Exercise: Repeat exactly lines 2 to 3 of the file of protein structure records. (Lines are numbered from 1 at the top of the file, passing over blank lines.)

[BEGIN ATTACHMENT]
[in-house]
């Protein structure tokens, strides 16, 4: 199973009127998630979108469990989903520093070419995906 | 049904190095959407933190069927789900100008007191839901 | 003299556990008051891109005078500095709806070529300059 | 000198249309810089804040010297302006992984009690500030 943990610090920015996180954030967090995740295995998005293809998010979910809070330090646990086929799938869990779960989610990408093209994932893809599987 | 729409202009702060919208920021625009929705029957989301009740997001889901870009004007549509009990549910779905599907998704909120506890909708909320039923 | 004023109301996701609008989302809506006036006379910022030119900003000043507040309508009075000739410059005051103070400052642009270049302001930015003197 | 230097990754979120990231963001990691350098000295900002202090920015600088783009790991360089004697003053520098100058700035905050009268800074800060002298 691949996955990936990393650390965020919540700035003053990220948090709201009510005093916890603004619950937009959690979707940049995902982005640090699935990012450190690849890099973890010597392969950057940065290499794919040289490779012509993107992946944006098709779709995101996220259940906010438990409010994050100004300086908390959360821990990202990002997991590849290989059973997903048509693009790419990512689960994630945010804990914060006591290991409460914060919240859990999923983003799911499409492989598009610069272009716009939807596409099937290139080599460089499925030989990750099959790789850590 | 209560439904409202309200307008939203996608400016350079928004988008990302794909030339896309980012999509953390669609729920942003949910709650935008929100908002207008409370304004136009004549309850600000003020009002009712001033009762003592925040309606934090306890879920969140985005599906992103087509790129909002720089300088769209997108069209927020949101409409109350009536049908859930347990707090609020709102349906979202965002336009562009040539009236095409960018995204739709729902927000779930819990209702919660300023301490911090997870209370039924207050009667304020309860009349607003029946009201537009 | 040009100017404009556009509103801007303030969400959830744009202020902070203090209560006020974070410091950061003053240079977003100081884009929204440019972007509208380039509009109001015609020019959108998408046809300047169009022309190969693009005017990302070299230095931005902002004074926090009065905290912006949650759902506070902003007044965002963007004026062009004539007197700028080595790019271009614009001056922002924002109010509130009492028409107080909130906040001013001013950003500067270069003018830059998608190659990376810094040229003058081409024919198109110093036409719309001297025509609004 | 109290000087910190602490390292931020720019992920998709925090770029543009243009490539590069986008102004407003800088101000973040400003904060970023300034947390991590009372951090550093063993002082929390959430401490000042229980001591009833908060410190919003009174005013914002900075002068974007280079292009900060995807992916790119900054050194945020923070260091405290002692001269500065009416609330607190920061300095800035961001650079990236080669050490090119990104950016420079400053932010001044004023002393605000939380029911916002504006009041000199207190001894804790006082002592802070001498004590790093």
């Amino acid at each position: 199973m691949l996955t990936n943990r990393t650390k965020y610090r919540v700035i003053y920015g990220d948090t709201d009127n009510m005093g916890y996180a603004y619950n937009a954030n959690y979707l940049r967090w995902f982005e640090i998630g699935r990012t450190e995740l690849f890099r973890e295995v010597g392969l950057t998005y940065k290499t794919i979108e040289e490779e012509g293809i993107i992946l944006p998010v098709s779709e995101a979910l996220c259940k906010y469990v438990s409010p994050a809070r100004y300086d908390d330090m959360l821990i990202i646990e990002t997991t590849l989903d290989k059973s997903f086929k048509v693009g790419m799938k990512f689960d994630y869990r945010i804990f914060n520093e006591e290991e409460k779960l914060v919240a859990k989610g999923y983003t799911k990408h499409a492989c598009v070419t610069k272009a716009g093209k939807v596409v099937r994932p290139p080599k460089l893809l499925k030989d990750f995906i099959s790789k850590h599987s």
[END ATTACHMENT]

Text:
């Protein structure tokens, strides 16, 4: 199973009127998630979108469990989903520093070419995906 | 049904190095959407933190069927789900100008007191839901 | 003299556990008051891109005078500095709806070529300059 | 000198249309810089804040010297302006992984009690500030 943990610090920015996180954030967090995740295995998005293809998010979910809070330090646990086929799938869990779960989610990408093209994932893809599987 | 729409202009702060919208920021625009929705029957989301009740997001889901870009004007549509009990549910779905599907998704909120506890909708909320039923 | 004023109301996701609008989302809506006036006379910022030119900003000043507040309508009075000739410059005051103070400052642009270049302001930015003197 | 230097990754979120990231963001990691350098000295900002202090920015600088783009790991360089004697003053520098100058700035905050009268800074800060002298 691949996955990936990393650390965020919540700035003053990220948090709201009510005093916890603004619950937009959690979707940049995902982005640090699935990012450190690849890099973890010597392969950057940065290499794919040289490779012509993107992946944006098709779709995101996220259940906010438990409010994050100004300086908390959360821990990202990002997991590849290989059973997903048509693009790419990512689960994630945010804990914060006591290991409460914060919240859990999923983003799911499409492989598009610069272009716009939807596409099937290139080599460089499925030989990750099959790789850590 | 209560439904409202309200307008939203996608400016350079928004988008990302794909030339896309980012999509953390669609729920942003949910709650935008929100908002207008409370304004136009004549309850600000003020009002009712001033009762003592925040309606934090306890879920969140985005599906992103087509790129909002720089300088769209997108069209927020949101409409109350009536049908859930347990707090609020709102349906979202965002336009562009040539009236095409960018995204739709729902927000779930819990209702919660300023301490911090997870209370039924207050009667304020309860009349607003029946009201537009 | 040009100017404009556009509103801007303030969400959830744009202020902070203090209560006020974070410091950061003053240079977003100081884009929204440019972007509208380039509009109001015609020019959108998408046809300047169009022309190969693009005017990302070299230095931005902002004074926090009065905290912006949650759902506070902003007044965002963007004026062009004539007197700028080595790019271009614009001056922002924002109010509130009492028409107080909130906040001013001013950003500067270069003018830059998608190659990376810094040229003058081409024919198109110093036409719309001297025509609004 | 109290000087910190602490390292931020720019992920998709925090770029543009243009490539590069986008102004407003800088101000973040400003904060970023300034947390991590009372951090550093063993002082929390959430401490000042229980001591009833908060410190919003009174005013914002900075002068974007280079292009900060995807992916790119900054050194945020923070260091405290002692001269500065009416609330607190920061300095800035961001650079990236080669050490090119990104950016420079400053932010001044004023002393605000939380029911916002504006009041000199207190001894804790006082002592802070001498004590790093």
């Amino acid at each position: 199973m691949l996955t990936n943990r990393t650390k965020y610090r919540v700035i003053y920015g990220d948090t709201d009127n009510m005093g916890y996180a603004y619950n937009a954030n959690y979707l940049r967090w995902f982005e640090i998630g699935r990012t450190e995740l690849f890099r973890e295995v010597g392969l950057t998005y940065k290499t794919i979108e040289e490779e012509g293809i993107i992946l944006p998010v098709s779709e995101a979910l996220c259940k906010y469990v438990s409010p994050a809070r100004y300086d908390d330090m959360l821990i990202i646990e990002t997991t590849l989903d290989k059973s997903f086929k048509v693009g790419m799938k990512f689960d994630y869990r945010i804990f914060n520093e006591e290991e409460k779960l914060v919240a859990k989610g999923y983003t799911k990408h499409a492989c598009v070419t610069k272009a716009g093209k939807v596409v099937r994932p290139p080599k460089l893809l499925k030989d990750f995906i099959s790789k850590h599987s």